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“It illuminates nothing; it humiliates its writer.”


Virginia Heffernan reads Katie Roiphe so you don’t have to:

Over a series of bad-faith and gibberish paragraphs, she sets up the reader as a hayseed who is turned on by lite porn because she’s never seen how they do it in Berlin or whatever; or—worse still—so unsuccessfully feminine and so outside of the charmed circle of female literary power that she’s satisfied by regular guys who don’t hit her. Thanks.

Giving another person false and heavily proscribed choices (would you rather be bruised or battered?) is a rhetorical trick used by polemicists all the time. It allows them to propose a third way—their own archcuriosity and cynicism, usually—and then force surrender. “Spanking Goes Mainstream” is quick-and-dirty propaganda, done on deadline at the behest of a harried and opportunistic editor. We’re not talking Goebbels here. When done this sloppily, this kind of rhetoric usually inspires defiance. Sure enough, Twitter is alive today with tweets like this one: “Women don’t want to be spanked. They just want to spank Katie Roiphe into hushed obscurity.”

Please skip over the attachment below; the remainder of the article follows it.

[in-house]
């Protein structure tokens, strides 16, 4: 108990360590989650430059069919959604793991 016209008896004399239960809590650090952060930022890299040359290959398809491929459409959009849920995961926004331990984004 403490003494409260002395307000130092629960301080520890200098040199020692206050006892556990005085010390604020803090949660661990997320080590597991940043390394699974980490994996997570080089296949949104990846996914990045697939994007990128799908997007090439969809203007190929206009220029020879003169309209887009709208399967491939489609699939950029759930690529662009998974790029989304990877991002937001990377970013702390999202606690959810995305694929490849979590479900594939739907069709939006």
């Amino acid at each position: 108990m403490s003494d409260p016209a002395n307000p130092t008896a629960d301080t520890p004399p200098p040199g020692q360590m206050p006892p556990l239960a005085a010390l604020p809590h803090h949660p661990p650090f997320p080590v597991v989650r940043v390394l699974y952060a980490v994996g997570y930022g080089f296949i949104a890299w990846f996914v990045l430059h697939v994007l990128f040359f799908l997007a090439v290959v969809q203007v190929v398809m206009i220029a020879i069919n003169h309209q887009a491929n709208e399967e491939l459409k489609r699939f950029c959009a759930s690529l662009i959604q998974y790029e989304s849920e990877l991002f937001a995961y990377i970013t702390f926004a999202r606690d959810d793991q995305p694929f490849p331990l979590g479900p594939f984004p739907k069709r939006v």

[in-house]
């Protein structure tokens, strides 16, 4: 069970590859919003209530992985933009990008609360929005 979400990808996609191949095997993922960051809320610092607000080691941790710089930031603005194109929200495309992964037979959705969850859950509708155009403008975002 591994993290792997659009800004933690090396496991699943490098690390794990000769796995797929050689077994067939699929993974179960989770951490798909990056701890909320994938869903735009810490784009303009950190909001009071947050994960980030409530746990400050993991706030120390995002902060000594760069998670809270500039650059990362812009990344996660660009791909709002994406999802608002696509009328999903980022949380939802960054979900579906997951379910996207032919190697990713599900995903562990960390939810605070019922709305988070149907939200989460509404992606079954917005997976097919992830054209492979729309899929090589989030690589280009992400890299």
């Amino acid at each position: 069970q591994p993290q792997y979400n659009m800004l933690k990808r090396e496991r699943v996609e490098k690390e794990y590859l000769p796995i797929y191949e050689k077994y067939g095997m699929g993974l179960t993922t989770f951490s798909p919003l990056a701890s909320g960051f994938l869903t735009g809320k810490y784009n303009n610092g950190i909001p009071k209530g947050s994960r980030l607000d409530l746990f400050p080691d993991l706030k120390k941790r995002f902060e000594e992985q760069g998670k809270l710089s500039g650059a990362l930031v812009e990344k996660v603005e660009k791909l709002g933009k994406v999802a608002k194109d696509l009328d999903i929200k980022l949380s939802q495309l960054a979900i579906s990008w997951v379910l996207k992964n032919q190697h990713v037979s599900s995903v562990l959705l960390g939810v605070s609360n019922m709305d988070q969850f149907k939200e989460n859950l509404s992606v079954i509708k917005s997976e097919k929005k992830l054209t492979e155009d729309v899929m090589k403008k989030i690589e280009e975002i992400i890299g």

Best way to stop the S&M cycle of feminine sophistry and showboating? Just don’t read the article. It illuminates nothing; it humiliates its writer.

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